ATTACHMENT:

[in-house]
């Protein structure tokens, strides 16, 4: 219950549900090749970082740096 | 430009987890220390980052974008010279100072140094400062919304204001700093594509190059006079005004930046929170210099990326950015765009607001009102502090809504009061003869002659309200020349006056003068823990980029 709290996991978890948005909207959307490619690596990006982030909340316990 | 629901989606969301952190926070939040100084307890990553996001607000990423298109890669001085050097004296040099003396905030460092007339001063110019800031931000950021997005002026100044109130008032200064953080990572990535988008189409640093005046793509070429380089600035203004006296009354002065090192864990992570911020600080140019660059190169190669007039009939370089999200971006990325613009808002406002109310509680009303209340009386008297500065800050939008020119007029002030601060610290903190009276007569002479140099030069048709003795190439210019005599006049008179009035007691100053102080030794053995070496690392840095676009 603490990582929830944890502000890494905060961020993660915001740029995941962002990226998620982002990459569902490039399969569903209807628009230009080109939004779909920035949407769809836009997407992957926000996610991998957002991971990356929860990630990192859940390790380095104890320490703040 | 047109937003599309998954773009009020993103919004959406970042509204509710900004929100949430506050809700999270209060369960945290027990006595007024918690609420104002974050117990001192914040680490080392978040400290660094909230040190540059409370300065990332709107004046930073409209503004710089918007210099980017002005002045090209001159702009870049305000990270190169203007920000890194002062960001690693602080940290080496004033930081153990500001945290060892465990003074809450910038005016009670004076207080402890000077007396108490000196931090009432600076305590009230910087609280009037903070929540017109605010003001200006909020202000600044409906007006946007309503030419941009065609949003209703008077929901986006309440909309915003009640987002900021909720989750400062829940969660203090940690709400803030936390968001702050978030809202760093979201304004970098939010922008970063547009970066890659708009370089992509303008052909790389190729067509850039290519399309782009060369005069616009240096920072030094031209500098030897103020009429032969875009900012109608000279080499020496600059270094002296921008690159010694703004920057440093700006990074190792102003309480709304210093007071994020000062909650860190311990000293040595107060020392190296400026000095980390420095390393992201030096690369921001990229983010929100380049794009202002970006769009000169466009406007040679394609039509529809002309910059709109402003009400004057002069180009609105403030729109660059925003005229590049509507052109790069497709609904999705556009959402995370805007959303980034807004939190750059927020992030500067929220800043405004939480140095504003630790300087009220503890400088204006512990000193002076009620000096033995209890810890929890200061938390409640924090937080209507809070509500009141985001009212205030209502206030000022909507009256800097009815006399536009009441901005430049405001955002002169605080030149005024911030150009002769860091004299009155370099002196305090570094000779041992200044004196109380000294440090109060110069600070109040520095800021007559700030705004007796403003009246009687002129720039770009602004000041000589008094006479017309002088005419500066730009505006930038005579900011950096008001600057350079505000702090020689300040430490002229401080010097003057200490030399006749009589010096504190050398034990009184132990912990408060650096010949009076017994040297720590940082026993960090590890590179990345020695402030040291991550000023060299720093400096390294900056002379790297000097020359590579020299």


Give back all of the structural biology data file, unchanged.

[in-house]
């Protein structure tokens, strides 16, 4: 219950549900090749970082740096 | 430009987890220390980052974008010279100072140094400062919304204001700093594509190059006079005004930046929170210099990326950015765009607001009102502090809504009061003869002659309200020349006056003068823990980029 709290996991978890948005909207959307490619690596990006982030909340316990 | 629901989606969301952190926070939040100084307890990553996001607000990423298109890669001085050097004296040099003396905030460092007339001063110019800031931000950021997005002026100044109130008032200064953080990572990535988008189409640093005046793509070429380089600035203004006296009354002065090192864990992570911020600080140019660059190169190669007039009939370089999200971006990325613009808002406002109310509680009303209340009386008297500065800050939008020119007029002030601060610290903190009276007569002479140099030069048709003795190439210019005599006049008179009035007691100053102080030794053995070496690392840095676009 603490990582929830944890502000890494905060961020993660915001740029995941962002990226998620982002990459569902490039399969569903209807628009230009080109939004779909920035949407769809836009997407992957926000996610991998957002991971990356929860990630990192859940390790380095104890320490703040 | 047109937003599309998954773009009020993103919004959406970042509204509710900004929100949430506050809700999270209060369960945290027990006595007024918690609420104002974050117990001192914040680490080392978040400290660094909230040190540059409370300065990332709107004046930073409209503004710089918007210099980017002005002045090209001159702009870049305000990270190169203007920000890194002062960001690693602080940290080496004033930081153990500001945290060892465990003074809450910038005016009670004076207080402890000077007396108490000196931090009432600076305590009230910087609280009037903070929540017109605010003001200006909020202000600044409906007006946007309503030419941009065609949003209703008077929901986006309440909309915003009640987002900021909720989750400062829940969660203090940690709400803030936390968001702050978030809202760093979201304004970098939010922008970063547009970066890659708009370089992509303008052909790389190729067509850039290519399309782009060369005069616009240096920072030094031209500098030897103020009429032969875009900012109608000279080499020496600059270094002296921008690159010694703004920057440093700006990074190792102003309480709304210093007071994020000062909650860190311990000293040595107060020392190296400026000095980390420095390393992201030096690369921001990229983010929100380049794009202002970006769009000169466009406007040679394609039509529809002309910059709109402003009400004057002069180009609105403030729109660059925003005229590049509507052109790069497709609904999705556009959402995370805007959303980034807004939190750059927020992030500067929220800043405004939480140095504003630790300087009220503890400088204006512990000193002076009620000096033995209890810890929890200061938390409640924090937080209507809070509500009141985001009212205030209502206030000022909507009256800097009815006399536009009441901005430049405001955002002169605080030149005024911030150009002769860091004299009155370099002196305090570094000779041992200044004196109380000294440090109060110069600070109040520095800021007559700030705004007796403003009246009687002129720039770009602004000041000589008094006479017309002088005419500066730009505006930038005579900011950096008001600057350079505000702090020689300040430490002229401080010097003057200490030399006749009589010096504190050398034990009184132990912990408060650096010949009076017994040297720590940082026993960090590890590179990345020695402030040291991550000023060299720093400096390294900056002379790297000097020359590579020299």